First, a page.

And if one was working in Japan without “permission to work” status, one can no longer call oneself “legal”. Correct?

    In my opinion, simply having a valid tourist visa, even if “valid”, does not necessarily mean that you are “legal”.
    Simply having a valid tourist visa, even if “valid”, doesn’t legally require immigration to let you in, unfortunately.

    Look, I’m against borders and passports and visa checks altogether:
    Still, no matter what one’s opinion is, I think we can all agree that full honesty is important, for this testimony.

    So CJ, understanding that the authorities’ ILLEGAL actions must be investigated NO MATTER WHAT, please tell us:
    Were you holding a valid “permission to work” status? Yes or no, if no then what status or visa were you holding?

    The sooner you proudly proclaim (or humbly admit) the truth about this question, the sooner we can focus on G4S.
    If you continue to reply, “It uh, doesn’t matter what my visa or status was,” then it seems to me you weren’t legal.

    To conclude this post, CJ, brother, even if you weren’t legal, we need you to be fully honest, to get G4S prosecuted.

    Please, I’m putting my name on this, I’m humbling asking you to humbly admit what status or visa you were holding. Please.

  • CJ,

    If I understand correctly, you believe that your visa status is irrelevant, because the issue you want to raise is that what happened to you shouldn’t happen to ANYONE. That’s true, as far as it goes, but it’s not the whole issue. This is not just about what happened to you. It’s about how people respond to it. Debito is all about activism, and people’s actions may depend on your visa status.

    Take my wife. She’s Japanese. I’m not. If tell her about what happened to you, she’ll say, “Well, I’m glad you’ve always been careful about your visa. I’d hate for that to happen to you.” But if you were to tell us the details of why entry was refused, and if, in her judgment, that’s something that might happen to me, there’s a chance she’d use her family’s political connections in Narita to get something done about this.

    I’m not saying that’s right or wrong. I’m just telling you that’s the way it is. If you care about more than just telling a good yarn, your visa status matters.

    Another thing: this is affecting your credibility. People are not taking you seriously because you won’t reveal your visa status. Doesn’t this matter to you, as a journalist?

  • Thanks CJ for sharing your experience – and as always thanks Debito for highlighting this issue. Scared the hell out of me – dunno if I want to go to Narita again! Am sharing it with my gaijin and Japanese friends on facebook, it may open some eyes as it has opened mine. I really hope you get back here as soon as possible and I meet you in a bar – the beers are on me, I want to hear your stories! Best wishes, Damo

  • I kept reading this discussion, and I find the experience really, really frightening. I truly sympatise to CJ.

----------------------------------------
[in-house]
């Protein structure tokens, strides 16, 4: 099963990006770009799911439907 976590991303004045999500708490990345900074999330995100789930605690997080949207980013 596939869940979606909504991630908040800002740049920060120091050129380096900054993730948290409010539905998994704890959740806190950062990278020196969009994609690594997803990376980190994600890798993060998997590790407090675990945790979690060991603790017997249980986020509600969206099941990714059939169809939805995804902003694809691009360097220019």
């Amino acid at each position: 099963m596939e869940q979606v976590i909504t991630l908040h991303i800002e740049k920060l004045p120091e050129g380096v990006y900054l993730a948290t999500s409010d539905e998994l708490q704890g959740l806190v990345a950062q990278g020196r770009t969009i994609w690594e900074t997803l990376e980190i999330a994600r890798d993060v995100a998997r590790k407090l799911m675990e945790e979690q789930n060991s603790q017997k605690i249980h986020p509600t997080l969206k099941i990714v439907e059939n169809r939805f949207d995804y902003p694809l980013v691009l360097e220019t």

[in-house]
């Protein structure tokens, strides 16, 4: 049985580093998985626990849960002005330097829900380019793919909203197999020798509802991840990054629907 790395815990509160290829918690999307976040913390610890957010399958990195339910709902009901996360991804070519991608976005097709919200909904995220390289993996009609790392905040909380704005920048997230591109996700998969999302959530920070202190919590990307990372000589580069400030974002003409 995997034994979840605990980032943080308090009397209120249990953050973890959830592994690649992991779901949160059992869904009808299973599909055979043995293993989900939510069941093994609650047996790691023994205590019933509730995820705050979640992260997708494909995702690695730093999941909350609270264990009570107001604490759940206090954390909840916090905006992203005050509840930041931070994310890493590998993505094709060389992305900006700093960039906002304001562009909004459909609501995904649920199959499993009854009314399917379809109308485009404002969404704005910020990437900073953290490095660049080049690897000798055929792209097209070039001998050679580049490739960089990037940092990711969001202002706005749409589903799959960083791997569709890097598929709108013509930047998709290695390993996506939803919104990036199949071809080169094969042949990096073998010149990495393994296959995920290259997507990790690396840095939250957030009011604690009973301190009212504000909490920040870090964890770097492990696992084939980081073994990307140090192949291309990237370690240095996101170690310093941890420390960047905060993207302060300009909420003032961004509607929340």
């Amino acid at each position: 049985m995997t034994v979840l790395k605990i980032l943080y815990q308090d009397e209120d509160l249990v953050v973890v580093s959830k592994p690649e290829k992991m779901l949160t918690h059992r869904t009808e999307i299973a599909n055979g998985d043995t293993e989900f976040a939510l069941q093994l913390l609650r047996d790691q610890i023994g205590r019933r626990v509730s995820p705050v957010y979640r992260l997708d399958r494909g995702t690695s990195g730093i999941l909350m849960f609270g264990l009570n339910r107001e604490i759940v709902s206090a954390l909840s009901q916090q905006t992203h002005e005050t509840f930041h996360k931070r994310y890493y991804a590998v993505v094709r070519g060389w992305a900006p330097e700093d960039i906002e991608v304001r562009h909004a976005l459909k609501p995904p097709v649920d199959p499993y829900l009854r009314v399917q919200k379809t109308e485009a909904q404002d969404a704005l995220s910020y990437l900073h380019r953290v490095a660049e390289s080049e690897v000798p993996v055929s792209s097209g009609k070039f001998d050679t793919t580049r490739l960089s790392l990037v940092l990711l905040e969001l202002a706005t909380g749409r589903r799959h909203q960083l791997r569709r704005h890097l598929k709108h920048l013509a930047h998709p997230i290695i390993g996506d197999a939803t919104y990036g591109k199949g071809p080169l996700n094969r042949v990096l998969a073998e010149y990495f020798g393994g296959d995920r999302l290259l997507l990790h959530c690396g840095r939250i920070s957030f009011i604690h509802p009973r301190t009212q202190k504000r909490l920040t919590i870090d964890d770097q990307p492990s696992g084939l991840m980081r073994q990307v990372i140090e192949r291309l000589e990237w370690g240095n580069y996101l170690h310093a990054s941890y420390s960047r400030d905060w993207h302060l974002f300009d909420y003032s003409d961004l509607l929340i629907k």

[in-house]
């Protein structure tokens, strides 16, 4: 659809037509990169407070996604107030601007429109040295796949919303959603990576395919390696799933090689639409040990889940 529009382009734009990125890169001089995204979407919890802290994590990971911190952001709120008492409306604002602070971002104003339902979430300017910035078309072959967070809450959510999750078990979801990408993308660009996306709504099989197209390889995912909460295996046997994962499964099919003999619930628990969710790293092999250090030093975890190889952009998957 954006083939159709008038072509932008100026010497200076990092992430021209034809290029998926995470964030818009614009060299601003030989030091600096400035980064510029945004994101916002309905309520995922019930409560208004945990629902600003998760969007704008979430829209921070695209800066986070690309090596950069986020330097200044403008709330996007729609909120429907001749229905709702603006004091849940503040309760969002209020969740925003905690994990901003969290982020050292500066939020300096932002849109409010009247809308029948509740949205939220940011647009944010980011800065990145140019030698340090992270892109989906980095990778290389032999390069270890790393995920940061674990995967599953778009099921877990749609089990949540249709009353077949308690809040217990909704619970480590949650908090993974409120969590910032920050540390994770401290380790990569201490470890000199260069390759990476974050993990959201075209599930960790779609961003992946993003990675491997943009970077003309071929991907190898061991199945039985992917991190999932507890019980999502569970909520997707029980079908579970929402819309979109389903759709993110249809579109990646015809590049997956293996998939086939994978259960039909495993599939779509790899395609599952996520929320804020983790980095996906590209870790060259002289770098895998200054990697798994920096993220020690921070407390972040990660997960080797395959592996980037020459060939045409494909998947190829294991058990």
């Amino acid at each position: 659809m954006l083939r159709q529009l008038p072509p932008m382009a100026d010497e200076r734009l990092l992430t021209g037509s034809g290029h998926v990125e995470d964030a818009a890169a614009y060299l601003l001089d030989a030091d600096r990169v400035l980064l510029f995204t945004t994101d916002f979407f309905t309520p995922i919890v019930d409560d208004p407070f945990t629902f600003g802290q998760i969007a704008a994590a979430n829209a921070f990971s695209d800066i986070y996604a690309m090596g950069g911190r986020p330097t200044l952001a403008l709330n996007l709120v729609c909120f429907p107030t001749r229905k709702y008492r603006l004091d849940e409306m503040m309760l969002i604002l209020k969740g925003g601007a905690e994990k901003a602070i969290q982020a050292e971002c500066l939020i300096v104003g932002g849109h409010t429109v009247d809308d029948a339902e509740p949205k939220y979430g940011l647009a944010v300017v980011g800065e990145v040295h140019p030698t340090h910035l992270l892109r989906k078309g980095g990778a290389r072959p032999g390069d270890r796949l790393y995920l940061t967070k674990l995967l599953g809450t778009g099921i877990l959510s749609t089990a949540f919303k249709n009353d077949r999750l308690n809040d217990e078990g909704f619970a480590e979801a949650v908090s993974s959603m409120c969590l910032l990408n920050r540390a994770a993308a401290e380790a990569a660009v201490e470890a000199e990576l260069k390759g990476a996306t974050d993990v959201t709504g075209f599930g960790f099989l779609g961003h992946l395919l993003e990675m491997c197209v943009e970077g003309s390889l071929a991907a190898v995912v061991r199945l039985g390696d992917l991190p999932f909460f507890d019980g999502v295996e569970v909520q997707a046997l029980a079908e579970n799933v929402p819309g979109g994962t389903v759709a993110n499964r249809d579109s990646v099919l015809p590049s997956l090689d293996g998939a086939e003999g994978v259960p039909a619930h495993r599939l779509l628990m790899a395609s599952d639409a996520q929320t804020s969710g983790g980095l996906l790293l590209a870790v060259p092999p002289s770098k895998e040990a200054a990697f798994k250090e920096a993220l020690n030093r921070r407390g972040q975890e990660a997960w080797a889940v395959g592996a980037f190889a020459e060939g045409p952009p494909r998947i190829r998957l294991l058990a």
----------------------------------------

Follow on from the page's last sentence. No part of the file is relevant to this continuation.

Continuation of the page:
About his visa status, I really don’t think it is going to matter in case he was working as a freelance journalist, and he wasn’t getting paid by a company inside Japan. Just like the numerous bloggers and travel guide publishers’ researchers, who travel around Japan for a week or two and gather info for their employers/readers, and get paid when they go back and write down what they have seen.Strictly speaking, what these people, especially the bloggers, are doing, is kind of journalism, so they should take journalist visa, however, such visa can be issued only if they are supported by some media in their countries. Yet they come and go.

    The major difference between the above and CJ is how frequently they enter/leave Japan, especially for Korea. Actually, I’ve read the experience of another guy (I think on this site, but I could be wrong) who was doing the so-called visa run,living nicely in Japan and teaching English. There are many “English teachers” who are living like that, I myself have seen at least 3 people teaching on tourist visa.The guy in question was pulled out and later on denied entry, only with him it happened faster. And judging from the question asked, I think CJ was mistaken for English teacher on visa run.

    It is time for CJ to take a legal action. It is very likely that G4S doesn’t know what their stuff here in Japan is doing, what kind of people they employ, etc.Maybe it is the old “Japanese corporative mentality”, if the person in charge for HR is Japanese. Let the media know this-there’s nothing more terrifying now for Japan than bad publicity, especially for tourists.

    Yes, and better control on English language schools/teachers inside the country is, I think , better than randomly pulling people aside and abusing them for no reason.

  • In answer to questions about taking legal action against airlines and security companies, all legal options are on the table.